What Happened To John Leonard, The Man Who Sued Pepsi For A Jet?

Once upon a time, amid the great "Cola Wars" that saw two giant cola companies PepsiCo and Coca-Cola go head to head to reign supreme, Pepsi came up with a banger promotional scheme that could potentially make them the largest-selling soda and finally best Coke. What they didn't know was that the campaign, called "Pepsi Points," would backfire in epic, jet-sized proportions, per Salon.

The Pepsi Points scheme would allow customers to collect redeemable Pepsi labels that would entitle them to Pepsi stuff i.e. Pepsi merchandise. Customers would get products like jackets, baseball caps, beach chairs, and mountain bikes by redeeming their Pepsi Points. As The Hustle remembers it, one 2-liter Pepsi was equivalent to 2 points, a 12-pack of cans would get you 5 points, and so on. To make things more interesting, the cola brand threw a fighter jet into the medley with a fun commercial. They weren't serious when they said one could cash in 7 million points to get a brand new Harrier jump jet worth $23 million, but they never mentioned it was merely a joke when they advertised it. Besides, who would be bold enough to drink that much Pepsi anyway?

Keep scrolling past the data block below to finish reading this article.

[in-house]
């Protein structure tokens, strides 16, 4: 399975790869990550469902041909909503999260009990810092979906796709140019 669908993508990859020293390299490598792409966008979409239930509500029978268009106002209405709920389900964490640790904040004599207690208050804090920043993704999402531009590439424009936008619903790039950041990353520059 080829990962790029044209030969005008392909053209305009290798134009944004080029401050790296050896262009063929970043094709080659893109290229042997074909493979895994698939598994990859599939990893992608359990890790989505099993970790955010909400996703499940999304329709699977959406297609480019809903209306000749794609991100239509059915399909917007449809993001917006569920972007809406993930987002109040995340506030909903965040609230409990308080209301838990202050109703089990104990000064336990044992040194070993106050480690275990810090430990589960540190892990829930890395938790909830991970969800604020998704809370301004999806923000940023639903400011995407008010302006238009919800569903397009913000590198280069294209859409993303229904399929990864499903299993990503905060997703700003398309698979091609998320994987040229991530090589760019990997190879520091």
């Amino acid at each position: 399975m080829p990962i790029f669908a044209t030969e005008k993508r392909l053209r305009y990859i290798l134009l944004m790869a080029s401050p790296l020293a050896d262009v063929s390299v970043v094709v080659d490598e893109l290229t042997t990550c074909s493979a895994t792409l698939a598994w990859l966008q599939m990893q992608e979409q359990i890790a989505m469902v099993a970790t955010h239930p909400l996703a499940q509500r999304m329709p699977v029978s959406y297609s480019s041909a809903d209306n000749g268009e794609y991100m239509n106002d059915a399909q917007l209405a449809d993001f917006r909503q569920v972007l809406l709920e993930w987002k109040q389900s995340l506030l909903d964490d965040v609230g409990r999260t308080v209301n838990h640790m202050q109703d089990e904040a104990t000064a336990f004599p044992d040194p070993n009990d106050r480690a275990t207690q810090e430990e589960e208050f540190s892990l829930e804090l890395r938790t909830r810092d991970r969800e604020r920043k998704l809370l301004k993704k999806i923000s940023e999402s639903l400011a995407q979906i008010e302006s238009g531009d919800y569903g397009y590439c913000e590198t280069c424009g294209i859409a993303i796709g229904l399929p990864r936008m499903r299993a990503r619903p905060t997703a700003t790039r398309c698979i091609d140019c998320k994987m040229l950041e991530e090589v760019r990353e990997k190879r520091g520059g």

It was a gimmick, but one student dared to dream. John Leonard, a business student at Shoreline Community College in Washington, couldn't possibly spend multiple millions to collect 7 million points, but he figured out a way to get himself the jet without consuming, per The Hustle's estimations, 16.8 million cans of Pepsi.

John Leonard battled for his fighter jet

John Leonard didn't have the money to collect his 7 million Pepsi Points, but as reported by CBS News, he was persuasive enough to convince five investors to make it happen. One didn't actually have to buy Pepsi to collect points — the rules allowed customers to submit 15 points from Pepsi products and buy more points by writing a check to Pepsi, per AV Club. That meant Leonard could buy three 12-packs for 15 points and simply send the company a check, and he did just that. His dream jet was just a reply away.

Leonard wasn't too thrilled when he heard back from Pepsi. The company returned his check along with some free Pepsi coupons to tell him that the jet was merely a prop for the ad and they weren't serious about giving away a fighter jet. Irate, he lawyered up and hit the company with a lawsuit that went on for years. In 1999, a judge decided in PepsiCo's favor and settled the case saying the ad was for entertainment purposes only.

Leonard didn't get the jet and Pepsi updated its commercial by raising the 7 million points to 700 million, per CBS News. Years later, Netflix immortalized the amusing story by adapting it into a series "Pepsi, Where's My Jet?" As for Leonard, The Guardian noted that he works as a park ranger in Alaska and wonders why his naive younger self thought he would actually get the jet.